And for the record, I’d still keep Rose banned because I don’t think he should be near the competition of baseball games. But I do think that his historical contributions to the game should be reflected in the museum of record for Major League Baseball.

  1. BC - Apr 7, 2010 at 12:34 PM

    Lynn Jones? Hell, why not Ruppert Jones??!?

  2. Dave - Apr 7, 2010 at 12:34 PM

    Pete Rose’s records and accomplishments are part of the Hall of Fame. He just hasn’t been honored with enshrinement and a plaque. In this case, the HOF gets to be both a museum and a political institution

  3. Megary - Apr 7, 2010 at 12:40 PM

    Craig, I hate when I agree with you so completely.
    I’d much rather find fault with your argument and be snarky. Maybe next post.

  4. tadthebad - Apr 7, 2010 at 12:56 PM

    For a second, I thought you were referencing Nancy Pelosi.

  5. Church of the Perpetually Outraged - Apr 7, 2010 at 12:57 PM

    I was just going to ask this as I missed my chance to see the HoF the only time I was in Cooperstown. So they have all these mentions of Rose (I assume some memorabilia is there recognizing his hit record) but no plaque? Or is Rose’s name barred completely? What about information regarding the Black Sox? Is it like that World Series never happened?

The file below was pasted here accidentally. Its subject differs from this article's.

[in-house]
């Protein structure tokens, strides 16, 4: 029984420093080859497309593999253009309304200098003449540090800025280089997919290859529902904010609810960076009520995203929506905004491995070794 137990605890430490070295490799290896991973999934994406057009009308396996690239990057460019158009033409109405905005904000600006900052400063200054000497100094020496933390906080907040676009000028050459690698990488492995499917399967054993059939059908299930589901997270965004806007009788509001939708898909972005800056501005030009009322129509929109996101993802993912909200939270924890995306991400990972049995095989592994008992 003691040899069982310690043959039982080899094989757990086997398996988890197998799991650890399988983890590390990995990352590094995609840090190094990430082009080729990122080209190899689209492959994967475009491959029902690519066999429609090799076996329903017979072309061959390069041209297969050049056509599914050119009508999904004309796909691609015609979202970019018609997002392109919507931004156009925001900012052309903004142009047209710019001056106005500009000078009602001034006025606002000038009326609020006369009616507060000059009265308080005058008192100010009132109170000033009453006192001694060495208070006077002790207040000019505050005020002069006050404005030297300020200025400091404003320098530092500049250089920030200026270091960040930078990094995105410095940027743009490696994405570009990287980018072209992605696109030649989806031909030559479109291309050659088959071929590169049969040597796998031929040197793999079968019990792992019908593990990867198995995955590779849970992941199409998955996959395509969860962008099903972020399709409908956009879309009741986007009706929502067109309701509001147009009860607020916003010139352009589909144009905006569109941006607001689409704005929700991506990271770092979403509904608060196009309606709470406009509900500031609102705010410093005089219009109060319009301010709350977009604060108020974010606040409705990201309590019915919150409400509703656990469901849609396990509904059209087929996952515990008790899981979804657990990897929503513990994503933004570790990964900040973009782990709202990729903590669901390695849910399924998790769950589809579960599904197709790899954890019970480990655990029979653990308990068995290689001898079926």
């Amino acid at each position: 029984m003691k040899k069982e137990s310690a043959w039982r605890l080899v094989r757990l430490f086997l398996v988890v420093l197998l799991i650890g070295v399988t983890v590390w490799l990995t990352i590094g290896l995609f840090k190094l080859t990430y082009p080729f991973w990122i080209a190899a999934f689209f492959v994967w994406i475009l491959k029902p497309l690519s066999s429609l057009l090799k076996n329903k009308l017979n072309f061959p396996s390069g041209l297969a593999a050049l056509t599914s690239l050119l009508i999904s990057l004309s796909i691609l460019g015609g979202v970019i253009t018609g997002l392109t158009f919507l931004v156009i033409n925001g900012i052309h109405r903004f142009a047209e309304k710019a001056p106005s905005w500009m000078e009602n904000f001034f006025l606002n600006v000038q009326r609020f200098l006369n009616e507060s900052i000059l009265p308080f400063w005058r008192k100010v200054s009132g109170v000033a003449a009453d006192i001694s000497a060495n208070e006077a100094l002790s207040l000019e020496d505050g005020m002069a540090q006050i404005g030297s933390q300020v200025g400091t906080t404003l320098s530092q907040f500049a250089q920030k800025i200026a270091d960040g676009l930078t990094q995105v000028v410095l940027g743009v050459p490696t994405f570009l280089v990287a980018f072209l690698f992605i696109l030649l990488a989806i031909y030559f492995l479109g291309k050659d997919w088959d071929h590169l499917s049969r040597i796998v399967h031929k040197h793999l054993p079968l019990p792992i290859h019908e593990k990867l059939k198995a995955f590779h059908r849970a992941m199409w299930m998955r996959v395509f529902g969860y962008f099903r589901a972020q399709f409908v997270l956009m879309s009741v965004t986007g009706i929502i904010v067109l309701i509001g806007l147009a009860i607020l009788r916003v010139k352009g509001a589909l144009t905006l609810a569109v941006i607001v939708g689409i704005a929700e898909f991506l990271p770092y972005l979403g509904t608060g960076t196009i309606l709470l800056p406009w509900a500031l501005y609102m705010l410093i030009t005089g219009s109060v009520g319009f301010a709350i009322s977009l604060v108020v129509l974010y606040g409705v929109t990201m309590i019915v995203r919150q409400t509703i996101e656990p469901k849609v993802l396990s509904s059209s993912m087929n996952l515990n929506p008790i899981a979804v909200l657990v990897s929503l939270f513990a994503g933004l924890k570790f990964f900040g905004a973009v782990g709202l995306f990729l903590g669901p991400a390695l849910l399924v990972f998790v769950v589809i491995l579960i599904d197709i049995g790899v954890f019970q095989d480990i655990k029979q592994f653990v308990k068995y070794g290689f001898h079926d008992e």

6. eddo - Apr 7, 2010 at 12:59 PM

    Pujols is eligible now, as well. I’d say he’s a hall of famer already.

  7. mgflolox - Apr 7, 2010 at 1:06 PM

    You ever notice how famous Pete Rose is for not being in the HOF? I mean, it’s kinda the same thing with s Joe Jackson. Tris Speaker was a better player than Joe and he is in the Hall, but how many more people know more about Shoeless Joe than Spoke? I think if Charley Hustle ever does become enshrined, he will become less famous (infamous?) than he is now.

  8. Charles Gates - Apr 7, 2010 at 1:08 PM

    The possible referece of Sarah Palin, sarcastic or otherwise, gave me quite the scare.

  9. Mike Treder - Apr 7, 2010 at 1:39 PM

    Re Ichiro and the HoF –
    PRO: Lifetime batting average .333; great base stealer; excellent defensive outfielder.
    CON: Mostly just a singles hitter; not many extra bases; rarely draws walks; relatively short career due to many years playing in Japan.
    I’m almost sure he will be elected and I think he probably should be, although it’s far from an automatic decision. On the basis of his hitting alone, I’d say he’s somewhat overrated, but when you add in his superb fielding and base running, that tips the balance for me.

  10. Levi Stahl - Apr 7, 2010 at 1:53 PM

    I had this same thought on Opening Day as Albert Pujols was announced: at that moment he became HOF-eligible. The last time I remember thinking that was when Mike Piazza started the first game of his tenth season.